The Greatest Error in the Climate Crisis Discourse

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Extinction Rebellion activists take part in a demonstration against 'Greenwashing' near the COP26 U.N. Climate Summit in Glasgow, Scotland, on Wednesday.

The more urgent and existential the discussion surrounding the climate becomes, and the more it is mired in the swamp of empty verbiage of grand pronouncements of targets 30 years in the future, the clearer it becomes that the greatest error in this fight until now is the blind fantasy that salvation will come from “the decision-makers,” “the regulator” and politics.

Until such time as the climate crisis becomes a story with the power to appeal to ordinary citizens, a story that is relevant to this time, to the new awareness that is taking shape daily, this struggle will remain stuck in place, cloaked in pretty words and surrounded by glasses of Champagne. If we genuinely want the struggle against climate change to succeed and to bring about the desired profound change in our way of life and in the human economy – and that is what we are talking about, nothing less – the discussion must shift from being one that revolves around politics and power and pins its hopes there, to one whose primary goal is to enlist the public. A discussion that seeks not to fix, but rather one that recognizes that the only way to address this crisis is to create a new socioeconomic order.

And it is impossible to think genuinely and deeply about the climate crisis, about strategies for dealing with it, without understanding the wider context of the existential and conceptual revolution in which we are living, and without grasping that the ways of thinking and of acting that may have worked in the previous century are no longer relevant. After all, to a large extent the emergence of the discourse around the climate crisis in recent years is more a product of the tools of direct conversation and sharing created by the technological revolution than it is a result of the aggravation of the climate situation.

This must be understood: The climate crisis is not a crisis of states. As I wrote here in an essay about the “end of the age of politics,” states, at their core, were shaped in order to think about and grapple with challenges within “the game” between the states themselves, such as wars and local disasters. They have no real ability – as institutions, as courses of action and so on – to think in terms of a threat to the existence of the entire game, like the threat posed by the climate crisis.

Moreover, the nation-states are themselves the progenitors of the climate crisis. They were created as the societal response to the Industrial Revolution. Their existence is based on the industry that created the climate crisis and the type of economy that it creates, and it is through this prism that they think about reality and about society. A genuine and powerful reckoning with the climate crisis requires a fundamental change to the infrastructure upon which the nation-states rest, and the creation of a new socioeconomic order. Given all that, is it at all realistic to expect that states will provide a genuine, serious and revolutionary answer to this crisis?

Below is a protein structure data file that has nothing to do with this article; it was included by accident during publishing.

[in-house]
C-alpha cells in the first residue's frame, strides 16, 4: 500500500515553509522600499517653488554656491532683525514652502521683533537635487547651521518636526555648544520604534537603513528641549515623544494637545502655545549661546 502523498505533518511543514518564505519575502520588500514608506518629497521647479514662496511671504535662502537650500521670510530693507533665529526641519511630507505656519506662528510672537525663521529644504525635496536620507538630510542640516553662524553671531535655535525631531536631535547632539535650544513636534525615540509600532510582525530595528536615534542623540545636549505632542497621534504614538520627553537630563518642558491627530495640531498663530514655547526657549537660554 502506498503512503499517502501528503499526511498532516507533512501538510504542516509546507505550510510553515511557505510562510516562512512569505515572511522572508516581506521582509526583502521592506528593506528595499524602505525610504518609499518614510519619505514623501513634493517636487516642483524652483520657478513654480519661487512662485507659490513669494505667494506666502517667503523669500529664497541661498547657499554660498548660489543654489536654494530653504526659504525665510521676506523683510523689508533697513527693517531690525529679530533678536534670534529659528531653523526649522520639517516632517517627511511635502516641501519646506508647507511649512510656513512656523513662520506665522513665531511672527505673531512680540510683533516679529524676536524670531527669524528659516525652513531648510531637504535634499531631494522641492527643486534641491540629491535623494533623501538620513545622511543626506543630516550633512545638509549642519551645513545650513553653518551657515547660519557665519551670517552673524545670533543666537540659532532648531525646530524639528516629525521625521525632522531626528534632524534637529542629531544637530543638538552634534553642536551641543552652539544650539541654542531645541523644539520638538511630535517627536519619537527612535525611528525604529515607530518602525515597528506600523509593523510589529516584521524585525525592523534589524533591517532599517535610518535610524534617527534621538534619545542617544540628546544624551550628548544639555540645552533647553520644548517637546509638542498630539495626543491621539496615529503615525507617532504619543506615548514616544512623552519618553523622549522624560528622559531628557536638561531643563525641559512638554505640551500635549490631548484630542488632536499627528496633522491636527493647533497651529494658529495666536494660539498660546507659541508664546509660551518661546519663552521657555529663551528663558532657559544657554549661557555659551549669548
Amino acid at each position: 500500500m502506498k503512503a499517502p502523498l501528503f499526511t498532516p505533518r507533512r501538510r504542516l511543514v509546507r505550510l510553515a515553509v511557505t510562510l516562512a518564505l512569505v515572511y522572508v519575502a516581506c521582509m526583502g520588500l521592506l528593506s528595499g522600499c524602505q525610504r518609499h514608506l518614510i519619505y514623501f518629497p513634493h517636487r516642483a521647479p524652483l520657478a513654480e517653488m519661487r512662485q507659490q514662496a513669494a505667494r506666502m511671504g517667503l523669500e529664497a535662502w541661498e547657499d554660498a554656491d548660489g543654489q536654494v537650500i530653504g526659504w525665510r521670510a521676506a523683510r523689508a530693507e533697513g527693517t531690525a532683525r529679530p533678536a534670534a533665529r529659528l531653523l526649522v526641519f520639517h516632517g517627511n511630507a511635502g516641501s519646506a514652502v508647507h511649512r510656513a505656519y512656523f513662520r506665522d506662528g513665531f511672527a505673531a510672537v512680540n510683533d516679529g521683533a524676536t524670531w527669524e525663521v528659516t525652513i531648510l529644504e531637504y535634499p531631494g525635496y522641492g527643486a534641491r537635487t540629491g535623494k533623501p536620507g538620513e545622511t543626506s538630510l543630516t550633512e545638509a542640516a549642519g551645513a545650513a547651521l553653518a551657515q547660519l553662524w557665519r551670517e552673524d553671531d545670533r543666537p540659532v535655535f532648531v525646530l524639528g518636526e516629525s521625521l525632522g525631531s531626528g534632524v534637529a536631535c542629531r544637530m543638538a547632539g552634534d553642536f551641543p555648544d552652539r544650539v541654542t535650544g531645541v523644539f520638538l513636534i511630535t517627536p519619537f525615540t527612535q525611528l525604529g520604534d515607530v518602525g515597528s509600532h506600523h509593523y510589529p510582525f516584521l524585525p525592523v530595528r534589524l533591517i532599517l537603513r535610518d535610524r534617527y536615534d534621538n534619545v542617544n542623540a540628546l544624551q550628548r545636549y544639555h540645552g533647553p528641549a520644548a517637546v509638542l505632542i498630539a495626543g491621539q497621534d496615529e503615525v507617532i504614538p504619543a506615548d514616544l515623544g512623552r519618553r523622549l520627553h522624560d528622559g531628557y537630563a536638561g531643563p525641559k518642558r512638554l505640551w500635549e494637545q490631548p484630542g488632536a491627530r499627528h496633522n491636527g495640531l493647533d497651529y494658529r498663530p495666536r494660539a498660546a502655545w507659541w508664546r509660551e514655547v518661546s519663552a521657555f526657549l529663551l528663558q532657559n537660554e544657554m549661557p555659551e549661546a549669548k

The understanding that it is not the states that are the address for solving the crisis, but rather the public, the ordinary folks who will bear the immediate cost of the struggle against the climate crisis – after all, most of the people who attended the United Nations Climate Change Conference in Glasgow will go right on flying and consuming and so on even if prices soar due to climate taxes – is also the recognition of the extent to which a strong and independent technological revolution is a necessary partner in the genuine battle to save the planet and of the extent to which the only key to beginning to find a solution is in the hands of individuals, of the public. Not as those for whom “the change starts with them” – like the responsibility that representatives of the sated old order try to dump on them – but rather as those who only by force of a wide-ranging, committed, solidary, existential connection can rock the boat.

To paraphrase Albert Camus’ famous line about if the choice is between justice and his mother, he chooses his mother: Only when the climate conversation fights this crisis from a sincere sense of the “mother,” of existence, of individuals, can there truly be a chance of fomenting the climate revolution that is so urgently needed.

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